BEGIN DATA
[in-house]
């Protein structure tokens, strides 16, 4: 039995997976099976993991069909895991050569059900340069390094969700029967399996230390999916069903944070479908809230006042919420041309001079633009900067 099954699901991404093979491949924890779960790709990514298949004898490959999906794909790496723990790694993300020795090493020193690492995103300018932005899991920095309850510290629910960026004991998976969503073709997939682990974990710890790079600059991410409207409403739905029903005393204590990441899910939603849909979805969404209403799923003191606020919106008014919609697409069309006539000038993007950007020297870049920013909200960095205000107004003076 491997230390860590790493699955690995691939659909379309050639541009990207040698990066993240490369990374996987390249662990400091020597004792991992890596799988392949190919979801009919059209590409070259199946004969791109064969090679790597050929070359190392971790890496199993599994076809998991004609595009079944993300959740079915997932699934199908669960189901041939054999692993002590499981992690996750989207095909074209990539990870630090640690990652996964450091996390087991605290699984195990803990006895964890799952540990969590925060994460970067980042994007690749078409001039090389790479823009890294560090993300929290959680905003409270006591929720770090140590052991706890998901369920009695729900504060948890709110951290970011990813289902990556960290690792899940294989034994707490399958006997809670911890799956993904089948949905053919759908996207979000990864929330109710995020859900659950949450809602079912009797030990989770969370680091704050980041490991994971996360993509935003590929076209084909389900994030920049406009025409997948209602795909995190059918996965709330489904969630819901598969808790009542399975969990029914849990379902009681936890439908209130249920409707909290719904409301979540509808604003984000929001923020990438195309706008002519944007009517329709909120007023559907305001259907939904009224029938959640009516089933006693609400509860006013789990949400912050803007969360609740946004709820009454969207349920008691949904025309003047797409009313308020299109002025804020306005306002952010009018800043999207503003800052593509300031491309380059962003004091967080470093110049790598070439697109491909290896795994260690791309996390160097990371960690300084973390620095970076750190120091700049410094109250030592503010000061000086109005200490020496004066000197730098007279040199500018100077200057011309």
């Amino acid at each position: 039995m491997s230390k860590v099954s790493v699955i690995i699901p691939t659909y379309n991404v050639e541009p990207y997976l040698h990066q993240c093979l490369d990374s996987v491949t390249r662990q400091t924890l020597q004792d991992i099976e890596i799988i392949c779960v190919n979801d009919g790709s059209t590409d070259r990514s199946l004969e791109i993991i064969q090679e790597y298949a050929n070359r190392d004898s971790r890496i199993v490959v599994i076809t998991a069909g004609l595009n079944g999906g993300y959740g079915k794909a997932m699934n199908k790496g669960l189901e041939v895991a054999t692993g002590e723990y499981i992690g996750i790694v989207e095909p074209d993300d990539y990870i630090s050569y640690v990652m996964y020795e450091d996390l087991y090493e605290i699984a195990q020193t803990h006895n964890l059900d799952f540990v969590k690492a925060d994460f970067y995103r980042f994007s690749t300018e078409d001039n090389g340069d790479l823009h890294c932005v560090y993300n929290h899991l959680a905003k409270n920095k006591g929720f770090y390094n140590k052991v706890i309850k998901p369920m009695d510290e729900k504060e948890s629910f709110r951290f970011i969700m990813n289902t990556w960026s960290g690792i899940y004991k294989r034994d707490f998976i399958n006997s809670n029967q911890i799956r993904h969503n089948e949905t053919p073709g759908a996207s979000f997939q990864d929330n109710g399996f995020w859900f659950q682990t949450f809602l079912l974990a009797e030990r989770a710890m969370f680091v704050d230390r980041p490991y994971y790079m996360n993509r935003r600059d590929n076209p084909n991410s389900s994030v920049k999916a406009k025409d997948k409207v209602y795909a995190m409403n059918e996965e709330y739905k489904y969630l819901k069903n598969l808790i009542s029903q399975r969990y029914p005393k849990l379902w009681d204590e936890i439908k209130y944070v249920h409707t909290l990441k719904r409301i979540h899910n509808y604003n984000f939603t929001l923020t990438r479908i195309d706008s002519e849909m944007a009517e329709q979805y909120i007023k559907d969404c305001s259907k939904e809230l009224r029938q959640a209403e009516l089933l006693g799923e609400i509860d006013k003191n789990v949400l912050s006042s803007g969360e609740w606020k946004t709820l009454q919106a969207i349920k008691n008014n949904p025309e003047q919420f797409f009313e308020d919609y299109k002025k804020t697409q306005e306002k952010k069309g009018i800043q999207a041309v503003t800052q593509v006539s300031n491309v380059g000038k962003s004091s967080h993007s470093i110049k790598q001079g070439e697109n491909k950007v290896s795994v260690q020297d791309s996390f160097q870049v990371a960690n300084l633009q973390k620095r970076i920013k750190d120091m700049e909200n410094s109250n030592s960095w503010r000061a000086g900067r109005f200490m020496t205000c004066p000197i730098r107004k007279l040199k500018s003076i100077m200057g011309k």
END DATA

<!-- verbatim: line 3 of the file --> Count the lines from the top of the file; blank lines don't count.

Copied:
């Amino acid at each position: 039995m491997s230390k860590v099954s790493v699955i690995i699901p691939t659909y379309n991404v050639e541009p990207y997976l040698h990066q993240c093979l490369d990374s996987v491949t390249r662990q400091t924890l020597q004792d991992i099976e890596i799988i392949c779960v190919n979801d009919g790709s059209t590409d070259r990514s199946l004969e791109i993991i064969q090679e790597y298949a050929n070359r190392d004898s971790r890496i199993v490959v599994i076809t998991a069909g004609l595009n079944g999906g993300y959740g079915k794909a997932m699934n199908k790496g669960l189901e041939v895991a054999t692993g002590e723990y499981i992690g996750i790694v989207e095909p074209d993300d990539y990870i630090s050569y640690v990652m996964y020795e450091d996390l087991y090493e605290i699984a195990q020193t803990h006895n964890l059900d799952f540990v969590k690492a925060d994460f970067y995103r980042f994007s690749t300018e078409d001039n090389g340069d790479l823009h890294c932005v560090y993300n929290h899991l959680a905003k409270n920095k006591g929720f770090y390094n140590k052991v706890i309850k998901p369920m009695d510290e729900k504060e948890s629910f709110r951290f970011i969700m990813n289902t990556w960026s960290g690792i899940y004991k294989r034994d707490f998976i399958n006997s809670n029967q911890i799956r993904h969503n089948e949905t053919p073709g759908a996207s979000f997939q990864d929330n109710g399996f995020w859900f659950q682990t949450f809602l079912l974990a009797e030990r989770a710890m969370f680091v704050d230390r980041p490991y994971y790079m996360n993509r935003r600059d590929n076209p084909n991410s389900s994030v920049k999916a406009k025409d997948k409207v209602y795909a995190m409403n059918e996965e709330y739905k489904y969630l819901k069903n598969l808790i009542s029903q399975r969990y029914p005393k849990l379902w009681d204590e936890i439908k209130y944070v249920h409707t909290l990441k719904r409301i979540h899910n509808y604003n984000f939603t929001l923020t990438r479908i195309d706008s002519e849909m944007a009517e329709q979805y909120i007023k559907d969404c305001s259907k939904e809230l009224r029938q959640a209403e009516l089933l006693g799923e609400i509860d006013k003191n789990v949400l912050s006042s803007g969360e609740w606020k946004t709820l009454q919106a969207i349920k008691n008014n949904p025309e003047q919420f797409f009313e308020d919609y299109k002025k804020t697409q306005e306002k952010k069309g009018i800043q999207a041309v503003t800052q593509v006539s300031n491309v380059g000038k962003s004091s967080h993007s470093i110049k790598q001079g070439e697109n491909k950007v290896s795994v260690q020297d791309s996390f160097q870049v990371a960690n300084l633009q973390k620095r970076i920013k750190d120091m700049e909200n410094s109250n030592s960095w503010r000061a000086g900067r109005f200490m020496t205000c004066p000197i730098r107004k007279l040199k500018s003076i100077m200057g011309k």